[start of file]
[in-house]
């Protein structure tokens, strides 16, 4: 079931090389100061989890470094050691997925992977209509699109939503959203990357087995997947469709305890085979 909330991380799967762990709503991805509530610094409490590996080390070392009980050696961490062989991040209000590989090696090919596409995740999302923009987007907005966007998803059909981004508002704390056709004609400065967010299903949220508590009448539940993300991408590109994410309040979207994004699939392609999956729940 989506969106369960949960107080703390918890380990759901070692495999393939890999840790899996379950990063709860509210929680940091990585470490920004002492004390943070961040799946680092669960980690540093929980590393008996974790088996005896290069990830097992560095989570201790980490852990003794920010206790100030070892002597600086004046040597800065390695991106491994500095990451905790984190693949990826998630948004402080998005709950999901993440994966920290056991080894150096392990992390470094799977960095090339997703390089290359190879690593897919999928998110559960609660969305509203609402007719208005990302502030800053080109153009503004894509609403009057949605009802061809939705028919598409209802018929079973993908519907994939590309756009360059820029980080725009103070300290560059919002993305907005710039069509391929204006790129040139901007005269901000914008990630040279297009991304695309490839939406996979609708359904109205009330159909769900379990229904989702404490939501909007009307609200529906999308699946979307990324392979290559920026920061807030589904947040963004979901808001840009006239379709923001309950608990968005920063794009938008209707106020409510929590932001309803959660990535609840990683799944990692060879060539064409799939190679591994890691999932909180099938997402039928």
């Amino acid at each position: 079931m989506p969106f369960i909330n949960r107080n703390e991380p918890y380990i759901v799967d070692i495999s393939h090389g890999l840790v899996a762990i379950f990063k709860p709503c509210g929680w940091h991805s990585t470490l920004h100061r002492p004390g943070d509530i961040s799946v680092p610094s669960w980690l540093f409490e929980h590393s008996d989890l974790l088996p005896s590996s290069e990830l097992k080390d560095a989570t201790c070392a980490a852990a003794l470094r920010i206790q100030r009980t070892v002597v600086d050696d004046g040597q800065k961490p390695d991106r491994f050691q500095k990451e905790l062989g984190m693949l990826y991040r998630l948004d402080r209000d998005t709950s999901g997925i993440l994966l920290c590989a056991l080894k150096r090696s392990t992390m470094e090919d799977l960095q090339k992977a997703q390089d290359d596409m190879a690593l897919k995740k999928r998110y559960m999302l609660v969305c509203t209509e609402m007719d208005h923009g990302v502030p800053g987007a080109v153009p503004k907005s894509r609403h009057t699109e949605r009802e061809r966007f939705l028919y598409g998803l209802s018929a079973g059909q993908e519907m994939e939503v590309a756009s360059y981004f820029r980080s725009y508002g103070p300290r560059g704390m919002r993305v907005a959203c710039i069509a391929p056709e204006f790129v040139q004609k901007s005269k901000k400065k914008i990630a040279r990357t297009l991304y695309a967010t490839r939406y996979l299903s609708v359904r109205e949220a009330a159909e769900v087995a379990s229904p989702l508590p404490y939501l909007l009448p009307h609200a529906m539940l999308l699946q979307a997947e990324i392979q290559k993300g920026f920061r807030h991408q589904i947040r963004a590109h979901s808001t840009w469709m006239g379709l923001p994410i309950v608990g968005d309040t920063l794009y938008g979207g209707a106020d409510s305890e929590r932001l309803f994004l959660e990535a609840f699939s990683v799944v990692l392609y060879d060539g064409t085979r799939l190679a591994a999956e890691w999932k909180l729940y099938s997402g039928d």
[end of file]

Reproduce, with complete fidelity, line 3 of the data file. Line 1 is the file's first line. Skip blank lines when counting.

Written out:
């Amino acid at each position: 079931m989506p969106f369960i909330n949960r107080n703390e991380p918890y380990i759901v799967d070692i495999s393939h090389g890999l840790v899996a762990i379950f990063k709860p709503c509210g929680w940091h991805s990585t470490l920004h100061r002492p004390g943070d509530i961040s799946v680092p610094s669960w980690l540093f409490e929980h590393s008996d989890l974790l088996p005896s590996s290069e990830l097992k080390d560095a989570t201790c070392a980490a852990a003794l470094r920010i206790q100030r009980t070892v002597v600086d050696d004046g040597q800065k961490p390695d991106r491994f050691q500095k990451e905790l062989g984190m693949l990826y991040r998630l948004d402080r209000d998005t709950s999901g997925i993440l994966l920290c590989a056991l080894k150096r090696s392990t992390m470094e090919d799977l960095q090339k992977a997703q390089d290359d596409m190879a690593l897919k995740k999928r998110y559960m999302l609660v969305c509203t209509e609402m007719d208005h923009g990302v502030p800053g987007a080109v153009p503004k907005s894509r609403h009057t699109e949605r009802e061809r966007f939705l028919y598409g998803l209802s018929a079973g059909q993908e519907m994939e939503v590309a756009s360059y981004f820029r980080s725009y508002g103070p300290r560059g704390m919002r993305v907005a959203c710039i069509a391929p056709e204006f790129v040139q004609k901007s005269k901000k400065k914008i990630a040279r990357t297009l991304y695309a967010t490839r939406y996979l299903s609708v359904r109205e949220a009330a159909e769900v087995a379990s229904p989702l508590p404490y939501l909007l009448p009307h609200a529906m539940l999308l699946q979307a997947e990324i392979q290559k993300g920026f920061r807030h991408q589904i947040r963004a590109h979901s808001t840009w469709m006239g379709l923001p994410i309950v608990g968005d309040t920063l794009y938008g979207g209707a106020d409510s305890e929590r932001l309803f994004l959660e990535a609840f699939s990683v799944v990692l392609y060879d060539g064409t085979r799939l190679a591994a999956e890691w999932k909180l729940y099938s997402g039928d």